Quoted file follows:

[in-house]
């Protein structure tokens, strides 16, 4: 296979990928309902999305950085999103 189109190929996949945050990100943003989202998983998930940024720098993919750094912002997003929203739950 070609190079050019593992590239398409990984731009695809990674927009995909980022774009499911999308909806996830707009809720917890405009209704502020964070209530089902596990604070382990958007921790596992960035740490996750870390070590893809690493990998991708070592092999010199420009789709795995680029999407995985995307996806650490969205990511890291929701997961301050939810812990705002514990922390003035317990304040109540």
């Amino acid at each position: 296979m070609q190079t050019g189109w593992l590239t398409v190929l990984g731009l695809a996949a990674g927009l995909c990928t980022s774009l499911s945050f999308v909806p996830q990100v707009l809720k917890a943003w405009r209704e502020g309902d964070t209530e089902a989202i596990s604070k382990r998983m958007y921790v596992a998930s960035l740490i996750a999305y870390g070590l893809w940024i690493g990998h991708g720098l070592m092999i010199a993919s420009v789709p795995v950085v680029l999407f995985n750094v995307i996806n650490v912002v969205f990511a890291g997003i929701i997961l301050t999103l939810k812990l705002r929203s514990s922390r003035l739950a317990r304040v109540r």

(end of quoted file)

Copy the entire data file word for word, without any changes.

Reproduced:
[in-house]
């Protein structure tokens, strides 16, 4: 296979990928309902999305950085999103 189109190929996949945050990100943003989202998983998930940024720098993919750094912002997003929203739950 070609190079050019593992590239398409990984731009695809990674927009995909980022774009499911999308909806996830707009809720917890405009209704502020964070209530089902596990604070382990958007921790596992960035740490996750870390070590893809690493990998991708070592092999010199420009789709795995680029999407995985995307996806650490969205990511890291929701997961301050939810812990705002514990922390003035317990304040109540």
């Amino acid at each position: 296979m070609q190079t050019g189109w593992l590239t398409v190929l990984g731009l695809a996949a990674g927009l995909c990928t980022s774009l499911s945050f999308v909806p996830q990100v707009l809720k917890a943003w405009r209704e502020g309902d964070t209530e089902a989202i596990s604070k382990r998983m958007y921790v596992a998930s960035l740490i996750a999305y870390g070590l893809w940024i690493g990998h991708g720098l070592m092999i010199a993919s420009v789709p795995v950085v680029l999407f995985n750094v995307i996806n650490v912002v969205f990511a890291g997003i929701i997961l301050t999103l939810k812990l705002r929203s514990s922390r003035l739950a317990r304040v109540r």